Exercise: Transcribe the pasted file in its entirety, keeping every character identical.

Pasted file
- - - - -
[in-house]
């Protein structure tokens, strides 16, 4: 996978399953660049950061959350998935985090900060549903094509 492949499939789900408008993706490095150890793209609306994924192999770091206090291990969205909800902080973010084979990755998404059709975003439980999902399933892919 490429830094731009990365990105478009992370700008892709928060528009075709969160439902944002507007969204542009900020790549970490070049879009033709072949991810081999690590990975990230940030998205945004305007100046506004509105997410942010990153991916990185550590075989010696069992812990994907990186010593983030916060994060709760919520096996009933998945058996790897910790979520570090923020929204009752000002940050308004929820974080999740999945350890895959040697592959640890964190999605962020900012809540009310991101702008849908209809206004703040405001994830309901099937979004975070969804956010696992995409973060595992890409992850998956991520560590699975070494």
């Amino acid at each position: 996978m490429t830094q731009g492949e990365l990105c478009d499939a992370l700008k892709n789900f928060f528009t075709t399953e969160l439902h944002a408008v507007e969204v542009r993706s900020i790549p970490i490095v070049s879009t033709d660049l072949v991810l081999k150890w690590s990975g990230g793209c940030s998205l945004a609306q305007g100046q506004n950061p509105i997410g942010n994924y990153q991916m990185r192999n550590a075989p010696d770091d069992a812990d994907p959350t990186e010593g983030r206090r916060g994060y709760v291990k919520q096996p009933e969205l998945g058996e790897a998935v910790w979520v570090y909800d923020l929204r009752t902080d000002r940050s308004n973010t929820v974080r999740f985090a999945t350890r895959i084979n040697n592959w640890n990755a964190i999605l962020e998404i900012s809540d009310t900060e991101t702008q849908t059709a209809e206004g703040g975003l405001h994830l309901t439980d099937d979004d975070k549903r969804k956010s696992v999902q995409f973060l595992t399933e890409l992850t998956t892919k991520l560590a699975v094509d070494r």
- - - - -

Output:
[in-house]
């Protein structure tokens, strides 16, 4: 996978399953660049950061959350998935985090900060549903094509 492949499939789900408008993706490095150890793209609306994924192999770091206090291990969205909800902080973010084979990755998404059709975003439980999902399933892919 490429830094731009990365990105478009992370700008892709928060528009075709969160439902944002507007969204542009900020790549970490070049879009033709072949991810081999690590990975990230940030998205945004305007100046506004509105997410942010990153991916990185550590075989010696069992812990994907990186010593983030916060994060709760919520096996009933998945058996790897910790979520570090923020929204009752000002940050308004929820974080999740999945350890895959040697592959640890964190999605962020900012809540009310991101702008849908209809206004703040405001994830309901099937979004975070969804956010696992995409973060595992890409992850998956991520560590699975070494």
């Amino acid at each position: 996978m490429t830094q731009g492949e990365l990105c478009d499939a992370l700008k892709n789900f928060f528009t075709t399953e969160l439902h944002a408008v507007e969204v542009r993706s900020i790549p970490i490095v070049s879009t033709d660049l072949v991810l081999k150890w690590s990975g990230g793209c940030s998205l945004a609306q305007g100046q506004n950061p509105i997410g942010n994924y990153q991916m990185r192999n550590a075989p010696d770091d069992a812990d994907p959350t990186e010593g983030r206090r916060g994060y709760v291990k919520q096996p009933e969205l998945g058996e790897a998935v910790w979520v570090y909800d923020l929204r009752t902080d000002r940050s308004n973010t929820v974080r999740f985090a999945t350890r895959i084979n040697n592959w640890n990755a964190i999605l962020e998404i900012s809540d009310t900060e991101t702008q849908t059709a209809e206004g703040g975003l405001h994830l309901t439980d099937d979004d975070k549903r969804k956010s696992v999902q995409f973060l595992t399933e890409l992850t998956t892919k991520l560590a699975v094509d070494r």